The business plan calls for a phased implementation of services. The first phase will include typing, dictation/transcription, data entry, faxing and duplication services. These services will be offered to all clients, but initial marketing efforts will be targeted to existing RUTAP contacts. e-secretary.com plans to start the business with three 'beta' clients who will work with the company to refine the business process. These 'beta' clients will be offered positions on the board of directors and will have a hand in shaping the business.

Market analysis indicates that the primary marketing focus should be towards large businesses and both the legal and medical communities. These businesses offer the greatest opportunity for volume workloads and repeat business. The Market Plan and Market Analysis sections of the business plans further detail this information.

Implementation

Currently available technologies include the use of digital Dictaphone equipment and voice recognition software. Other currently available technologies that will be used include the Internet, office automation applications such as MS Office, and graphical software such as those produced by Adobe and Corel.

Demanufacturing

Project - Demanufacturing

Demanufacturing is the disassembly and recycling of obsolete consumer products. The goal is to remove and recycle every component in an appliance. For example, the motherboard and metal parts of a computer are smelted and the metals are recovered. The TV tube in the monitor is recycled and turned into a new TV tube. The computers plastic housing is recovered and turned into new computer housings. The goal of the process is to reuse all of the materials that make up the computer, not throw them away.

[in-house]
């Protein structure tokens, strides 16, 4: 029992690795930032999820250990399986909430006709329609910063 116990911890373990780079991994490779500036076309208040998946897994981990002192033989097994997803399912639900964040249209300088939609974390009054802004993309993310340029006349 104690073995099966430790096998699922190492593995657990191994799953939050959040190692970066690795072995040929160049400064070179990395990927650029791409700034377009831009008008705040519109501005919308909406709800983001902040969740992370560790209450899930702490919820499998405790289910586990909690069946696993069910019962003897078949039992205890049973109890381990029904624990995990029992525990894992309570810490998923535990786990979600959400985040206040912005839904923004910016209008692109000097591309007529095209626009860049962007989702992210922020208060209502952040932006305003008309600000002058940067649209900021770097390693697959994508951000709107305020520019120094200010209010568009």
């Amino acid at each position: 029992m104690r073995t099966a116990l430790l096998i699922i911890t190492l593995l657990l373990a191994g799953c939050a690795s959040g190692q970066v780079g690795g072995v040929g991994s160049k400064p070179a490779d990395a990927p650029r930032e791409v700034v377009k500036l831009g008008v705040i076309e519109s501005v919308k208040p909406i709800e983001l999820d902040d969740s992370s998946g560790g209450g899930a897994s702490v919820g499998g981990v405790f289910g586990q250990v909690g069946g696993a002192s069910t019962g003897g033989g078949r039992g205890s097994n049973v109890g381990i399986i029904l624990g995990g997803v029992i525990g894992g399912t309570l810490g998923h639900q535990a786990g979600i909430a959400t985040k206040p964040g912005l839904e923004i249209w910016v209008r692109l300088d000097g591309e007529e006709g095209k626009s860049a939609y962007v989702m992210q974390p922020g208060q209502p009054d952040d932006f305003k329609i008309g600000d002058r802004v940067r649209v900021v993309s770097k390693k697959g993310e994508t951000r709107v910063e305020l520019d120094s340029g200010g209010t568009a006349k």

Demanufacturing is an industry will thrive in urban areas because inner cities have a unique set of resources that provide competitive advantage to demanufacturing companies. These resources include an extensive transportation network, a large population base that generates used consumer electronics, a workforse that can easily adapt to the needs of demanufacturing companies, and an economic development infrastructure that supports the creation of new businesses.

Our vision is that the emerging industry of demanufacturing will have a significant impact on economic development in our urban centers by creating large numbers of jobs for unskilled and semiskilled workers.

Goal

To provide technical assistance for a start-up demanufacturng firm based in New Jersey.

Achievements

RUTAP wrote the economic development portion of Union County’s strategic plan that identified demanufacturing as a strategic industry to attract to Union County.

RUTAP worked with La Casa Don Pedro (a Newark Community Based Organization) and TCGI, a for-profit remanufacturer to develop a public-private partnership. That partnership allows major corporations to donate their used computers to La Casa. Those computers are repaired, upgraded, and provided to other non-profits or… demanufactured and recycled if they are too old to be reused.